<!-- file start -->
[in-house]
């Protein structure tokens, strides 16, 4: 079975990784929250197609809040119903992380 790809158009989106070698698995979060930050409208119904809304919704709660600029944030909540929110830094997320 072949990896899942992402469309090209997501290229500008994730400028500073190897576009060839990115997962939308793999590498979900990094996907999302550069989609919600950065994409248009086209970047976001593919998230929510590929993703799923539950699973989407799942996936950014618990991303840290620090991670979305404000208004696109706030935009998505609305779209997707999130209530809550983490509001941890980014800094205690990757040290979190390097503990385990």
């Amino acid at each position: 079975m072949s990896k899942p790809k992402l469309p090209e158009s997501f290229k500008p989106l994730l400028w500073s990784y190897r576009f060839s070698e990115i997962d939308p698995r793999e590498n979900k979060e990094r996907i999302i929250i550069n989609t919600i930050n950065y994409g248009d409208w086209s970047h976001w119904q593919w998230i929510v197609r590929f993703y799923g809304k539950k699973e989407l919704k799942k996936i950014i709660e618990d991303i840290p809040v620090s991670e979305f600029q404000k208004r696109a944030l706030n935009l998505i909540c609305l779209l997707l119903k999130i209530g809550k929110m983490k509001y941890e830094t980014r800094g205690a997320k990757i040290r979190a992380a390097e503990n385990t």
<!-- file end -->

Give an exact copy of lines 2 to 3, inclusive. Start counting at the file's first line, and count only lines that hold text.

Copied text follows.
């Protein structure tokens, strides 16, 4: 079975990784929250197609809040119903992380 790809158009989106070698698995979060930050409208119904809304919704709660600029944030909540929110830094997320 072949990896899942992402469309090209997501290229500008994730400028500073190897576009060839990115997962939308793999590498979900990094996907999302550069989609919600950065994409248009086209970047976001593919998230929510590929993703799923539950699973989407799942996936950014618990991303840290620090991670979305404000208004696109706030935009998505609305779209997707999130209530809550983490509001941890980014800094205690990757040290979190390097503990385990």
């Amino acid at each position: 079975m072949s990896k899942p790809k992402l469309p090209e158009s997501f290229k500008p989106l994730l400028w500073s990784y190897r576009f060839s070698e990115i997962d939308p698995r793999e590498n979900k979060e990094r996907i999302i929250i550069n989609t919600i930050n950065y994409g248009d409208w086209s970047h976001w119904q593919w998230i929510v197609r590929f993703y799923g809304k539950k699973e989407l919704k799942k996936i950014i709660e618990d991303i840290p809040v620090s991670e979305f600029q404000k208004r696109a944030l706030n935009l998505i909540c609305l779209l997707l119903k999130i209530g809550k929110m983490k509001y941890e830094t980014r800094g205690a997320k990757i040290r979190a992380a390097e503990n385990t």